Friday, April 25, 2008

The Taliban: how many incarnations are there? And how will they affect the negotiations?

[addendum to this June 14, 08: Ahmed Rashid's Descent into Chaos is a major addition to the list below.]

Ismael Khan and Carlotta Gall are reporting that Pakistan is close to making a deal with the Islamist insurgents in the tribal territories [NYT 4/25/08]. The question is with which Islamists? And who will enforce the deal? We have known all along that there were various kinds of Islamist insurgents, but now it appears that the “Pakistani Taliban” are the real concern, and the object of the negotiations. We need to distinguish the various incarnations of the Taliban, as the new variants may now be the key players in the negotiations.

Original Taliban and their associates:

The first incarnation emerged out of Kandahar and were then joined by various other groups with somewhat different perspectives. This period of the Taliban has been well described in several works (in chronological order): William Malley, ed. 1998. Fundamentalism Reborn?: Afghanistan and the Taliban. New York: NYU; Peter Marsden. 1998. The Taliban: War, Religion and the New Order in Afghanistan; Ahmad Rashid. 2000. Taliban: Militant Islam, Oil and Fundamentalism in Central Asia. New Haven: Yale University; Neamoatollah Nojumi. 2002. The Rise of the Taliban in Afghanistan: Mass Mobilization, Civil War, and the Future of the Region. New York: Palgrave.


The second incarnation of the Taliban has developed in the last few years, becoming a serious menace to the stability of Afghanistan in the last year or so, although the reconstitution of the group began soon after its near-destruction in 2002. This incarnation is described in the new work: Robert D. Crews and Amin Tarzi. 2008. The Taliban and the Crisis of Afghanistan. Boston: Harvard University.

Pakistani Taliban

But from the NeoTaliban has appeared a new variant that now looks eastward. Rather than posed against the American and NATO forces in Afghanistan, the new Pakistani Taliban are posed against Islamabad, especially that is, the Pakistan army. This is blowback with a vengeance, for the Pakistanis have been protecting and nourishing various mujahedin groups (see Taliq Ali, “the Colour Khaki,” New Left Review, and Hassan Abbas, Pakistan’s Drift to Extremism) in order to have recruits ready for any potential conflict with India. Two authors have written about this group in the very recent past: Nocholas Schmidle. 2008. “Next-Gen Taliban.” New York Times, January 6; Jayshree Bajoria. 2008. Pakistan’s New Generation of Terrorists. [Council on Foreign Relations.] The Pakistani Taliban are Pushtuns like the others but they have been attacked on their own ground by the army and so have come to regard the government not merely as an alien force but a surrogate for the “infidel” American government. Bajoria says “they have begun to organize themselves around a Taliban-style Islamic ideology pursuing an agenda much similar to that of the Afghan Taliban,” only now it is against their own government. They are even against their own tribal system, having killed as many as 200 tribal elders, according to Hassan Abbas [Schmidle’s source, p 9, says the number killed was 150.]. They have “effectively established themselves as an alternative to the traditional tribal elders,” taking the name “Tehrik-i-Taliban Pakistan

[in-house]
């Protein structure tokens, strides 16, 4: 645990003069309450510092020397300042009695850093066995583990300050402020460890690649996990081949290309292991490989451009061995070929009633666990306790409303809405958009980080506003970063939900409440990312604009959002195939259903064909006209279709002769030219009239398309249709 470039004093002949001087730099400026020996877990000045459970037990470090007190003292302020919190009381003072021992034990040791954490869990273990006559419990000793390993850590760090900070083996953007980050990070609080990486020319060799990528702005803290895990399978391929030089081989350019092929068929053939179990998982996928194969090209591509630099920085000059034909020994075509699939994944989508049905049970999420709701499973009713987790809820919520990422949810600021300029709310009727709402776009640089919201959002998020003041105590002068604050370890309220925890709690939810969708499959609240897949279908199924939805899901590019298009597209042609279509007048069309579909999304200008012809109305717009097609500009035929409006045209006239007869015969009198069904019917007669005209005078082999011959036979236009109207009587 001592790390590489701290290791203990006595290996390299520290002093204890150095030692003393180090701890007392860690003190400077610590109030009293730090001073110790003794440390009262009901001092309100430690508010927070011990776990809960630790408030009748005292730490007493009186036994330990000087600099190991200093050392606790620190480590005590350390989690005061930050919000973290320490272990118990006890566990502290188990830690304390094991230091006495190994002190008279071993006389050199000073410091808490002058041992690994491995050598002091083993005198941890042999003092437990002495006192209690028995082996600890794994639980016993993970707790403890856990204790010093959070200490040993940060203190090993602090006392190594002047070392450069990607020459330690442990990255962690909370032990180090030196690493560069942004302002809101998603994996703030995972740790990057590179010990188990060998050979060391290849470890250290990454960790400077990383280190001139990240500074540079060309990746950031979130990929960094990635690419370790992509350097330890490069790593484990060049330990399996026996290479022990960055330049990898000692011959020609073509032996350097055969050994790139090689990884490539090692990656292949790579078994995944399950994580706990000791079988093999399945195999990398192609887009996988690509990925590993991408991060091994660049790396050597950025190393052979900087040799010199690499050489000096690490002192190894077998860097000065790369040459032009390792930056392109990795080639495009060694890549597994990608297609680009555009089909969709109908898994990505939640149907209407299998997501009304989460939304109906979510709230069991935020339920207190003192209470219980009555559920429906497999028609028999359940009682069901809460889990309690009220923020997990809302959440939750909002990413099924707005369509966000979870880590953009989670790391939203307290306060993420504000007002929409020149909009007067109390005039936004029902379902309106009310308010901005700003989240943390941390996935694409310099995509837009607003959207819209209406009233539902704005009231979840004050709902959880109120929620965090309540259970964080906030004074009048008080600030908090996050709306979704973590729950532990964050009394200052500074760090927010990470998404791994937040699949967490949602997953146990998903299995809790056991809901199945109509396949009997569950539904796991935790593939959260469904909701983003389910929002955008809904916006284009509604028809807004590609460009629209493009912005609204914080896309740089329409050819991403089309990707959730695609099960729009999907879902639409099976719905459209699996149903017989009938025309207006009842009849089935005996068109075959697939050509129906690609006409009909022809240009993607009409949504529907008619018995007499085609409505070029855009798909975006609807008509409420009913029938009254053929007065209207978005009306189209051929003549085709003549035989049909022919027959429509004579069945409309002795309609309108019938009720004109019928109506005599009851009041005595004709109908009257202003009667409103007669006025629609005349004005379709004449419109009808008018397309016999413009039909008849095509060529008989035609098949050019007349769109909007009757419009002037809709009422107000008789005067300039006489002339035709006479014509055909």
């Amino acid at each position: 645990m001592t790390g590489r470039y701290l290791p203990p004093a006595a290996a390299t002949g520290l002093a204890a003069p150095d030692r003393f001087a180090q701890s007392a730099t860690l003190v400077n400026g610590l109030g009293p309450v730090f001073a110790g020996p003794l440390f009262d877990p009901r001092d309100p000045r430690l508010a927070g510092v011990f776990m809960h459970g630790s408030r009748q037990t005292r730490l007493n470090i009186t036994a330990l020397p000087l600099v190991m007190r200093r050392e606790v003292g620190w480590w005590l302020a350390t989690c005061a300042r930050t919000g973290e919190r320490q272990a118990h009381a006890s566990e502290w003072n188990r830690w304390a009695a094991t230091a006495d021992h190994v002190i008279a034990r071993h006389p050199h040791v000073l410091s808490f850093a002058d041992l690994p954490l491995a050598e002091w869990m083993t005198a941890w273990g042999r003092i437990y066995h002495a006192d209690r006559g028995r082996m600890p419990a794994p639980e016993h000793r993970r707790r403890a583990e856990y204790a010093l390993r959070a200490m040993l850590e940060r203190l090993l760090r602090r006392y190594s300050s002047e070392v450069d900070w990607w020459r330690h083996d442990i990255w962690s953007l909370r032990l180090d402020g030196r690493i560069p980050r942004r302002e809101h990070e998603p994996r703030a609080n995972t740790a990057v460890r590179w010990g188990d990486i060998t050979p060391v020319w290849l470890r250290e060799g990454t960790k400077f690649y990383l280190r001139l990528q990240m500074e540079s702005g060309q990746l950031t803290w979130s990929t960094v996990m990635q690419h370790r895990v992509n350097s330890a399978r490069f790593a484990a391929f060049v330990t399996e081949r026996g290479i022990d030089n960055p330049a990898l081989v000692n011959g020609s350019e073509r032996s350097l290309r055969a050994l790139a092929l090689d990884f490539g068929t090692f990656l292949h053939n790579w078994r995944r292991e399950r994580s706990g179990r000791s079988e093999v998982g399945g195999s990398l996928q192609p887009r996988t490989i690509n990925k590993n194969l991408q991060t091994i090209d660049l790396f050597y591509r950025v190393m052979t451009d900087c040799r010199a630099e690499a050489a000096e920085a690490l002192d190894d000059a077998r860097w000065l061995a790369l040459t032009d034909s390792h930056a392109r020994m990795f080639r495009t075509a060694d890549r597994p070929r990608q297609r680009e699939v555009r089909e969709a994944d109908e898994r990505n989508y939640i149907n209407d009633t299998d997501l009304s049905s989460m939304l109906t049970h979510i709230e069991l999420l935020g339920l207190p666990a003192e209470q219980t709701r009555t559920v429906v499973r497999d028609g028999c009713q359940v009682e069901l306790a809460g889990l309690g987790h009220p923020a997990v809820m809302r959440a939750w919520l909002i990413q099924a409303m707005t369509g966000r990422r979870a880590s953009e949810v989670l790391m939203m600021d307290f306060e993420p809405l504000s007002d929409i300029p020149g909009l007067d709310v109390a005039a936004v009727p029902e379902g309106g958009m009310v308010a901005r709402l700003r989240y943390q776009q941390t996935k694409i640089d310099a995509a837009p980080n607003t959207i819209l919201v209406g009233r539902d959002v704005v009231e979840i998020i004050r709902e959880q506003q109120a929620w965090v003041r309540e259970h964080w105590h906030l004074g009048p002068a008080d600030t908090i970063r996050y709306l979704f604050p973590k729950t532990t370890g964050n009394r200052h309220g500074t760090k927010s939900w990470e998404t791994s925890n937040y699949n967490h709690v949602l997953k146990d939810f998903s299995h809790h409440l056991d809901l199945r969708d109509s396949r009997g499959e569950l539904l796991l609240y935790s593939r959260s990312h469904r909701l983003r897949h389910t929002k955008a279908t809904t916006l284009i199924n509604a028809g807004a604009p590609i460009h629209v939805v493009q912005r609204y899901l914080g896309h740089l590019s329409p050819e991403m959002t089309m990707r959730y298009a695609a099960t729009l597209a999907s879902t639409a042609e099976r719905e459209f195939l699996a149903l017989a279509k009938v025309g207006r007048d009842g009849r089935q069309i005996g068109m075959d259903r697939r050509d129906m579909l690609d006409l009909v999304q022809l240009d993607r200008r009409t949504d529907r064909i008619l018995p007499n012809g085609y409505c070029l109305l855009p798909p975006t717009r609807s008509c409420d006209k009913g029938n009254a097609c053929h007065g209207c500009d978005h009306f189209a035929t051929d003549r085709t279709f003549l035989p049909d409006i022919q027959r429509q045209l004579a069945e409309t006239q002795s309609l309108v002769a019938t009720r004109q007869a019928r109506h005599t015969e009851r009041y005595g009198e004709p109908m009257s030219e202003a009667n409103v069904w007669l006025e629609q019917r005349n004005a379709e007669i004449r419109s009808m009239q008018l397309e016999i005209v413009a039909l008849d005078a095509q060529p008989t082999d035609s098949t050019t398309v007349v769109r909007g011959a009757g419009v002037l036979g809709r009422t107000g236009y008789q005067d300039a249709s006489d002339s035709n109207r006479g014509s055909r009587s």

[Pakistan Taliban Movement] for themselves.

But these mujahedin are, as Bajoria say, “fiercer, younger and impatient for results.” Bajoria quotes Steve Coll: They “are a younger generation of more violent radical leaders who are in a hurry and have no patience with compromise with the state.” They are “hard-core breakaway children militias” who define “the law” in their own terms, considering music, TV, and luxuries like massage parlors to be un-Islamic. These Islamists are having a powerful impact on the situation in tribal territory. Schmidle’s interviews with the leaders of the Jamat-e Ulema-e Islami, an Islamist political party that was swept into power by the election of 2002, reveal what the appearance of these young militants has done. They have created fear even among other Islamists. A leader of the party said plainly “Everyone is afraid.” “These mujahedeen don’t respect anyone anymore.” The head of the party, Maulana Fazlur Rehmen, said “we are now afraid of the young men fighting.” Rehmen has at other times played up his connections with Islamists such as the Taliban but he has been sobered by, for instance, an intense clash between the new Pakistan Taliban and the military at the Red Mosque in Islamabad last July. “They have gone to the extreme” [p. 6] he said; “They are simply beyond me,” he admitted [p. 5]. Even before the clash someone had pointed out to Schmidle that “[e]verywhere you look, you can see youngsters rejecting the old ones because old people do not like change.” A notable leader of this sort was Maulana Fazlullah, leader of a militia in the Swat Valley. His men began taking over police stations in November, 2007, replacing the Pakistani flag with one of their own, and instituting their own version of Islamic law, rejecting leaders like Maulana Fazlur Rehmen as too moderate.

This is the context of the negotiations now taking place in Pakistan. Deals have been made with tribal insurgents in the past and failed, so what is the hope that the deal now being struck with the Pakistani Taliban will hold? Not much. But fear is a powerful force. Could such former radical Islamists like Maulana Fazlur Rehmen now become a help in bringing the Pakistani Taliban to a sustainable agreement?

1 comment:

hannah said...

The irony and chutzpah of the neo Taliban attacking Karzai on Mujahideen Day is incredible.

By the way, I used this post today in my Arabic class for our daily discussion of world events. Explaining this in Arabic was fun, even if my audience was rather bored!